My Visit to Chernobyl
There are only a few places that have completely taken my breath away, and Chernobyl is one of these places. Here is my account of visiting the radiation zone of the Chernobyl disaster.
I have been in love with travelling for as long as I can remember. From backpacking through Western Europe to living in various countries throughout my youth, there isn’t a place I would not visit. I do, however, have a fascination with destinations that many would question at first glance. Areas that have gone through turmoil, holding troubling histories, or seem so out of place that travelling to them becomes more a burden than a means to relax. This is an account of one of those visits, and it has been a dream of mine for as long as I can remember. This is my account of travelling to Chernobyl, Ukraine, in December of 2018.
Chernobyl was a nuclear powerplant situated 83 miles away from Kyiv, Ukraine’s capital. The powerplant was operated under Soviet rule and, due to poor management and being pushed past its operating capacity, overloaded, causing it to explode on the 26th of April 1986. This released harmful radiation into the nearby area and forced a mass evacuation of the local villages and city of Pripyat. Kyiv was saved due to the direction the wind was blowing that day; however, the radiation was spread across Europe without the knowledge of neighbouring countries, as the USSR attempted to hide the evidence of the explosion. Only when reports came explaining unusually harmful rainfalls and high radiation levels were detected as far as Switzerland did the Soviets admit to the accident. It is considered the worst nuclear disaster in history, and the area has been inhabitable since. The locals were evacuated, and a protective dome was placed over the reactor. Since the accident, the radiation levels have decreased, and the area began accepting tourists that wish to witness the zone, and I was one of those people.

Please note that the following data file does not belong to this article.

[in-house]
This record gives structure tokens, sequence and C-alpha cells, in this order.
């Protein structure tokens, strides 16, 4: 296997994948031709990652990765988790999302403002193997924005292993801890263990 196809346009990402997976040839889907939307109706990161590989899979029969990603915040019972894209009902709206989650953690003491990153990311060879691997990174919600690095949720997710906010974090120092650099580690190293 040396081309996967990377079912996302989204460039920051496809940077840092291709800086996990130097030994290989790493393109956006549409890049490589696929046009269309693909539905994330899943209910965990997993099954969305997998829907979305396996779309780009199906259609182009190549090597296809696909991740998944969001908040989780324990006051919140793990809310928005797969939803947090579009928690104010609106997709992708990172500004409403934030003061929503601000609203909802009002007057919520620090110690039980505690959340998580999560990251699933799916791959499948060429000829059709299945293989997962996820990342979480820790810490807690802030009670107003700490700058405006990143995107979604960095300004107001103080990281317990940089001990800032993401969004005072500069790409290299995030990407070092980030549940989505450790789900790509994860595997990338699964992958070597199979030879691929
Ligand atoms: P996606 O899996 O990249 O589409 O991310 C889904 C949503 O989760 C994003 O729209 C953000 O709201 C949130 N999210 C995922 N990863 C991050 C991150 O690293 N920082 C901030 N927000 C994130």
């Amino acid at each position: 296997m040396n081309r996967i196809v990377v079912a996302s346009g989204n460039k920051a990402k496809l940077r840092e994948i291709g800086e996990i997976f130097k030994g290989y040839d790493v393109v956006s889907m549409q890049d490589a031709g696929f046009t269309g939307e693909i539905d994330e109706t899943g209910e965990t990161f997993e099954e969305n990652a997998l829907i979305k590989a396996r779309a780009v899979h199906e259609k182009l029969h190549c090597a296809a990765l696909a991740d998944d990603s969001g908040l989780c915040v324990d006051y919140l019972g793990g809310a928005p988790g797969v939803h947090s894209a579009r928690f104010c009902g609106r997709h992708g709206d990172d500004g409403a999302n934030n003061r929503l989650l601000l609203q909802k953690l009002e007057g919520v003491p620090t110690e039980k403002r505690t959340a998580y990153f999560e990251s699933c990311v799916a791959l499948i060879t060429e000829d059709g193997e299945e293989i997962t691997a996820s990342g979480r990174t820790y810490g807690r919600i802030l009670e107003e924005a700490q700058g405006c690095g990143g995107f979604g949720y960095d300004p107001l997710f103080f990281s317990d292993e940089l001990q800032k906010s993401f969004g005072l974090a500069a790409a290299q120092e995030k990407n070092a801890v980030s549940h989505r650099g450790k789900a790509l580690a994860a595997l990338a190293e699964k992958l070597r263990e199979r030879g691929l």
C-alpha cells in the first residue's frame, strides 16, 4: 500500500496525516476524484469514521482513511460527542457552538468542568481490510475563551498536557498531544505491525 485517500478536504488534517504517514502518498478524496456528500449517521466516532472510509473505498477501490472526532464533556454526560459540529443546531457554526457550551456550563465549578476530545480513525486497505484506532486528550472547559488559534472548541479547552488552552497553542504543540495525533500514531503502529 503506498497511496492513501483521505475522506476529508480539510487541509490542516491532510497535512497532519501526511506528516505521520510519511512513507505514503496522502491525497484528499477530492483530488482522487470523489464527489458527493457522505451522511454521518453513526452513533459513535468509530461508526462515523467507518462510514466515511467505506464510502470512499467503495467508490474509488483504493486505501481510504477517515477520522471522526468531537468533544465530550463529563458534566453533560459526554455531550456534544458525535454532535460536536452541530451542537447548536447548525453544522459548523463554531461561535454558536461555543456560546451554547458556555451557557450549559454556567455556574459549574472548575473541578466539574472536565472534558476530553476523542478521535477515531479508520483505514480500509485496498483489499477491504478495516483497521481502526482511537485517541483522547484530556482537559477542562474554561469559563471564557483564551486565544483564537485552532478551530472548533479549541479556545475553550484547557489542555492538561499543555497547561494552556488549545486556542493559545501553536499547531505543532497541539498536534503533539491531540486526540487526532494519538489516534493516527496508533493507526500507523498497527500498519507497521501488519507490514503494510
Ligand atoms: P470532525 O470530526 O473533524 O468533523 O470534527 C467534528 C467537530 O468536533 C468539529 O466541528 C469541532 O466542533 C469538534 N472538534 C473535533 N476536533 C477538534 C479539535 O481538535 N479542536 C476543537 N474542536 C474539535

Ukraine and Kiev
To get the complete picture of my experience, I first have to talk about entering Ukraine and staying in Kyiv the night before. As of the time of writing this post, Ukraine is the only country in Europe at war, currently fighting off the world power that is Russia. Due to the conflict, entering the country was not the usual airport experience one could imagine. The airport has multiple checkpoints that scan you and your luggage for possible weaponry. This was also the case when re-entering the airport during my return, except this time, I would begin the scanning right at the airport entrance. The airport was eerily quiet, with very few people around. When speaking to the border control, I was questioned thoroughly on why I was entering the country. I showed my ticket to Chernobyl, and they scanned my passport. Unlucky for me, the passport photo I have has quite an old photo of me from my teens that, with regret, has me with bright blue hair. This did not go well with the strict, unamused Ukrainian officials; however, I was allowed into the country with a disproving head shake, and my adventure began.